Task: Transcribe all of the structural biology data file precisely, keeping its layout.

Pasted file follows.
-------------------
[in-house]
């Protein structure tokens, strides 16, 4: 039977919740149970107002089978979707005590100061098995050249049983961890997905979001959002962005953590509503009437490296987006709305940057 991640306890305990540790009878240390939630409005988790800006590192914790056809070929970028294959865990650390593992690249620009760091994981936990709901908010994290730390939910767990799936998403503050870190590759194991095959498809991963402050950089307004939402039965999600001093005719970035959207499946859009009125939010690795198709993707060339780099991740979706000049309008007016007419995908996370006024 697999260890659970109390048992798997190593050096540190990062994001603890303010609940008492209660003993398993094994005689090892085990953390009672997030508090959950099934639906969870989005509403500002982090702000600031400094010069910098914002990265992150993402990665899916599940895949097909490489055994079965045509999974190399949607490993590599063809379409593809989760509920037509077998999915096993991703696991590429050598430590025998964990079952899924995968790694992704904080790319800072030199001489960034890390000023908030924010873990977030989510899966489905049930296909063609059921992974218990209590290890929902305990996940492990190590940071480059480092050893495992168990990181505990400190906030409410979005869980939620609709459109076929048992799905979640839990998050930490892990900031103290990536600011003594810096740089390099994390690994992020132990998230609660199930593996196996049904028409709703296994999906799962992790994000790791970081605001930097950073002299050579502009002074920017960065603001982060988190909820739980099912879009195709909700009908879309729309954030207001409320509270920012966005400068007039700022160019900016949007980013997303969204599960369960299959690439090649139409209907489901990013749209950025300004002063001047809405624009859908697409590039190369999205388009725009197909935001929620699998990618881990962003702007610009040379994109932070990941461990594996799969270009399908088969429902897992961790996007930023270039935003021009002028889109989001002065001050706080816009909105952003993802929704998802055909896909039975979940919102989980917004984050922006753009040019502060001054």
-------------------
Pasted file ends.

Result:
[in-house]
């Protein structure tokens, strides 16, 4: 039977919740149970107002089978979707005590100061098995050249049983961890997905979001959002962005953590509503009437490296987006709305940057 991640306890305990540790009878240390939630409005988790800006590192914790056809070929970028294959865990650390593992690249620009760091994981936990709901908010994290730390939910767990799936998403503050870190590759194991095959498809991963402050950089307004939402039965999600001093005719970035959207499946859009009125939010690795198709993707060339780099991740979706000049309008007016007419995908996370006024 697999260890659970109390048992798997190593050096540190990062994001603890303010609940008492209660003993398993094994005689090892085990953390009672997030508090959950099934639906969870989005509403500002982090702000600031400094010069910098914002990265992150993402990665899916599940895949097909490489055994079965045509999974190399949607490993590599063809379409593809989760509920037509077998999915096993991703696991590429050598430590025998964990079952899924995968790694992704904080790319800072030199001489960034890390000023908030924010873990977030989510899966489905049930296909063609059921992974218990209590290890929902305990996940492990190590940071480059480092050893495992168990990181505990400190906030409410979005869980939620609709459109076929048992799905979640839990998050930490892990900031103290990536600011003594810096740089390099994390690994992020132990998230609660199930593996196996049904028409709703296994999906799962992790994000790791970081605001930097950073002299050579502009002074920017960065603001982060988190909820739980099912879009195709909700009908879309729309954030207001409320509270920012966005400068007039700022160019900016949007980013997303969204599960369960299959690439090649139409209907489901990013749209950025300004002063001047809405624009859908697409590039190369999205388009725009197909935001929620699998990618881990962003702007610009040379994109932070990941461990594996799969270009399908088969429902897992961790996007930023270039935003021009002028889109989001002065001050706080816009909105952003993802929704998802055909896909039975979940919102989980917004984050922006753009040019502060001054």